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Andrew Rosindell: To ask the Secretary of State for the Home Department what steps her Department is taking to reduce the number of animals used in scientific procedures; and if she will make a statement. 
Meg Hillier: The licensing system under the Animals (Scientific procedures) Act 1986 is demand-led and provides the Home Office, as regulator, with no mechanism for reducing animal use. Instead the Act requires that the procedures authorised must cause the minimum possible suffering to the smallest number of animals of the least sentience. The Act also requires that, before a project licence is issued, we must weigh the benefits to humans, other animals, or the environment against the costs to the animals involved. A licence cannot be granted if the work could be carried out without using animals. The overall amount of animal research which takes place is determined by a number of factors, including the economic climate and global trends in scientific endeavour.
We are, however, fully committed to encouraging the development and use of alternatives to animal experimentation where this is possible. The establishment of the national Centre for the Replacement, Refinement and Reduction of Animals in Research (NC3Rs) by the Government in May 2004 and continued contributions to its funding by the Home Office demonstrates our ongoing commitment in this area. The NC3Rs provides the opportunity to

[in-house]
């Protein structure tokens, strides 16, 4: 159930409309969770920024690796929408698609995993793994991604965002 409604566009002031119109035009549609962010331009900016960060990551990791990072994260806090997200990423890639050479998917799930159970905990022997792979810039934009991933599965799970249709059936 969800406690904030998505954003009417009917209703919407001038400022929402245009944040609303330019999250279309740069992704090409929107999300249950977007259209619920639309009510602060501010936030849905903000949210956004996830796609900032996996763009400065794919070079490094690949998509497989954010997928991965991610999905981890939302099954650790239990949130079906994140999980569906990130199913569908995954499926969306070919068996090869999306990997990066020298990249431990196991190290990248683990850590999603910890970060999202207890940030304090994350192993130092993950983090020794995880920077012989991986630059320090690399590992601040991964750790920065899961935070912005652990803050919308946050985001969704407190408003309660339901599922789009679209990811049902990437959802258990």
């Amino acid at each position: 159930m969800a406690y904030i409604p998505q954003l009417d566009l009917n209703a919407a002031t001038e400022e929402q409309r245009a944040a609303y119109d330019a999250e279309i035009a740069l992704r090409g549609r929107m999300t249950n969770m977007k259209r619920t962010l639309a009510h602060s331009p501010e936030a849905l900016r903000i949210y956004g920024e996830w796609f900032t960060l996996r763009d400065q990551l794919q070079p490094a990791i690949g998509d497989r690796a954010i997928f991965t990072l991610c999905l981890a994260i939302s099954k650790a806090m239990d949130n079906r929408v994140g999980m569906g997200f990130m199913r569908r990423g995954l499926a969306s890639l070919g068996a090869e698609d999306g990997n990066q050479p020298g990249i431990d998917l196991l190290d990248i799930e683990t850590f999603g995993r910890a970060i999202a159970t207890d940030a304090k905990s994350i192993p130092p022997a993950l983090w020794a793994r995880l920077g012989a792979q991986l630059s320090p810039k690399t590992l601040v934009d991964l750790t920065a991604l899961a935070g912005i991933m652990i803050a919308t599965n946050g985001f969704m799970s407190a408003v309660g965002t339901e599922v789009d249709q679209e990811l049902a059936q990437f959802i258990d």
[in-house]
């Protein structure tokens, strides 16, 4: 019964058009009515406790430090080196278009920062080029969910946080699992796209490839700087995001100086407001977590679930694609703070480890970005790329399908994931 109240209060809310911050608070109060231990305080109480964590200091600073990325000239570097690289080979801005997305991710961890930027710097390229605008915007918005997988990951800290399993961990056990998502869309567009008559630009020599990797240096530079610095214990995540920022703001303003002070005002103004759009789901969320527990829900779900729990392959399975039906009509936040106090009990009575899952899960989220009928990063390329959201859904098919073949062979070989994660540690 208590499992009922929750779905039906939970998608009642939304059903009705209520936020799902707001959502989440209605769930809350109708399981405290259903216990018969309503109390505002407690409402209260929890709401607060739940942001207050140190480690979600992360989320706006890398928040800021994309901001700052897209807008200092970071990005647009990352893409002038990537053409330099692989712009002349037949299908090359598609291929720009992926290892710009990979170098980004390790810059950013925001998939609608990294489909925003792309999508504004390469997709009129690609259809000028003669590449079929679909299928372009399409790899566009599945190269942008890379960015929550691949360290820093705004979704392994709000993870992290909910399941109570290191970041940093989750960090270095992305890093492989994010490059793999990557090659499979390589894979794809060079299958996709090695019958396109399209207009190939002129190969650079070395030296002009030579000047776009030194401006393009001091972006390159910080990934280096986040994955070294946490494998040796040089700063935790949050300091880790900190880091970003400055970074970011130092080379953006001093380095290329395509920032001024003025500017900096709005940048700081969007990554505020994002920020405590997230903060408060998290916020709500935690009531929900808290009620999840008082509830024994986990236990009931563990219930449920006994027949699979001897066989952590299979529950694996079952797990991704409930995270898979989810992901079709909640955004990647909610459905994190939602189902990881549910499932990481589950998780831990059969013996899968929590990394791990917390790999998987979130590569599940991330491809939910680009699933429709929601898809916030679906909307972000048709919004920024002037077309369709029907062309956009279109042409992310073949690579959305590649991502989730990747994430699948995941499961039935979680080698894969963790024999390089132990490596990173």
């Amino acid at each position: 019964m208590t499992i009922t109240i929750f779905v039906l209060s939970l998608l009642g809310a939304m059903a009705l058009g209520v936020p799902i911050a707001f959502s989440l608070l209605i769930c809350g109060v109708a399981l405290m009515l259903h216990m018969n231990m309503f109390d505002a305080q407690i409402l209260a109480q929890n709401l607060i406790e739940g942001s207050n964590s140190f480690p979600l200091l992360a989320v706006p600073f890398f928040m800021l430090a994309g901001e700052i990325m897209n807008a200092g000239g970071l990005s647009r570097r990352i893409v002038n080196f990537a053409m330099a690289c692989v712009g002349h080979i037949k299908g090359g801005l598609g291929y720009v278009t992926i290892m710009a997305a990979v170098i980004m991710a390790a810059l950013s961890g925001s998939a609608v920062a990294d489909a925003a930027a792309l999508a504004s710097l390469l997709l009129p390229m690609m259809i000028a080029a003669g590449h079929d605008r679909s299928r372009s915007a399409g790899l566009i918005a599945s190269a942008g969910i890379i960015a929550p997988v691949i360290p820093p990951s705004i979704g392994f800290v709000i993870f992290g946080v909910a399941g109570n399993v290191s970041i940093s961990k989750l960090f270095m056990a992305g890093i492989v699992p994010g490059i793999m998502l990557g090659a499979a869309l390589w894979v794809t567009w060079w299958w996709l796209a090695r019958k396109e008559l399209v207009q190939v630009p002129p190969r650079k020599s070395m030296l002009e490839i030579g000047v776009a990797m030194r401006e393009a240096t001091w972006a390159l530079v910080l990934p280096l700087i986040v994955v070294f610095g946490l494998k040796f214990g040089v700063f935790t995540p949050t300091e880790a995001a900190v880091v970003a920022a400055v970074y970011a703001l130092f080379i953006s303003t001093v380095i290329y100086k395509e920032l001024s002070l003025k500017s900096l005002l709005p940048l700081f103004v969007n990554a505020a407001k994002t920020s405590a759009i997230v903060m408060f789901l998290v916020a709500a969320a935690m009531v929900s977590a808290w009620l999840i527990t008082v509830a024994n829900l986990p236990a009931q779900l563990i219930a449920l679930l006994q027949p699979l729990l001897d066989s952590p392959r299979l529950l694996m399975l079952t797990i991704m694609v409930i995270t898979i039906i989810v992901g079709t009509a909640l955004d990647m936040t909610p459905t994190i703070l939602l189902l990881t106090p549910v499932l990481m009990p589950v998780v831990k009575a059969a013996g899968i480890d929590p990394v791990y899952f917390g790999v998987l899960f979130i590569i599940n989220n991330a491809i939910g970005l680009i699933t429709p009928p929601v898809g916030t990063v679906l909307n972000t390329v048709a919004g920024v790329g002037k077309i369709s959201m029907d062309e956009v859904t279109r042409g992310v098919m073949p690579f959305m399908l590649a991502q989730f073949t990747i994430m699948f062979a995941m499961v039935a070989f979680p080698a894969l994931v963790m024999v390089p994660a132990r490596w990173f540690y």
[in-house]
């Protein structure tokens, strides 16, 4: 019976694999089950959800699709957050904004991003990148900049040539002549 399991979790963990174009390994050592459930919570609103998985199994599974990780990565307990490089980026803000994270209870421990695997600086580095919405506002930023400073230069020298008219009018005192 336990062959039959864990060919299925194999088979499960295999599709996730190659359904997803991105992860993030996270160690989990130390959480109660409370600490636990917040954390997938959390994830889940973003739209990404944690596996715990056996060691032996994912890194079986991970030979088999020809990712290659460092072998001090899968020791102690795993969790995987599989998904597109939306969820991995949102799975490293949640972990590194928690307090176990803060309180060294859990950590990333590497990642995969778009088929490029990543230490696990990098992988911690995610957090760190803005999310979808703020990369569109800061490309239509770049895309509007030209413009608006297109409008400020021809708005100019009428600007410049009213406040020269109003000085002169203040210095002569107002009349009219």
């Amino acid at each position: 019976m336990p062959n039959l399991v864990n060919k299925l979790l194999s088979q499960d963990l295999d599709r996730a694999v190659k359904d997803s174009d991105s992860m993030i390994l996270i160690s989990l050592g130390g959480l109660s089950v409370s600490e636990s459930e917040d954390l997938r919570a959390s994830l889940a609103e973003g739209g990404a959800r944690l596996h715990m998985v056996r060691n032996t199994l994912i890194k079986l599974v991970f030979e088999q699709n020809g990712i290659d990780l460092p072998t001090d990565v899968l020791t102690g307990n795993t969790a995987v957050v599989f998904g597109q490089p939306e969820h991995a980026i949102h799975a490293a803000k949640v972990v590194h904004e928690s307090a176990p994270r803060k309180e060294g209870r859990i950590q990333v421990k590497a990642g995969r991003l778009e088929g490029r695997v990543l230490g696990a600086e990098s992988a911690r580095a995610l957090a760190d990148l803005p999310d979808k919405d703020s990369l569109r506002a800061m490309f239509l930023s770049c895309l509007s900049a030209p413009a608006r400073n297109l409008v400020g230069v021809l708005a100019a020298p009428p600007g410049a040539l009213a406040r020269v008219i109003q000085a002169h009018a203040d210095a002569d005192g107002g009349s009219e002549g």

co-ordinate and stimulate research and good practice in the 3Rs (reduction, replacement and refinement). It is able to fund high-quality research and facilitate the exchange of information and ideas, the identification of knowledge gaps, and the translation of research findings into practice to benefit both animals and science. The Centre submits an annual report to the Minister for Science and Innovation on its activities and that report is available on their website at www.nc3rs.org.
Andrew Rosindell: To ask the Secretary of State for the Home Department what recent discussions she has had with (a) Animal Concern, (b) the Royal Society for the Protection of Birds and (c) People for the Ethical Treatment of Animals on animal welfare matters. 
Officials from the Home Office have had discussions with People for the Ethical Treatment of Animals (PETA) on matters relating to animal welfare within the context of the use of animals in scientific procedures. These topics have, for example included, discussions on regulatory testing and the use of rodents in carcinogenicity (cancer) studies, the use of non-human primates in testing and research; and a number of matters relevant to the ongoing revision of European Directive 86/609/EEC which is transposed into United Kingdom law through Animals (Scientific Procedures) Act 1986.
Andrew Rosindell: To ask the Secretary of State for the Home Department (1) what steps are being taken to combat groups that use violence as a means of protesting against cruelty towards animals;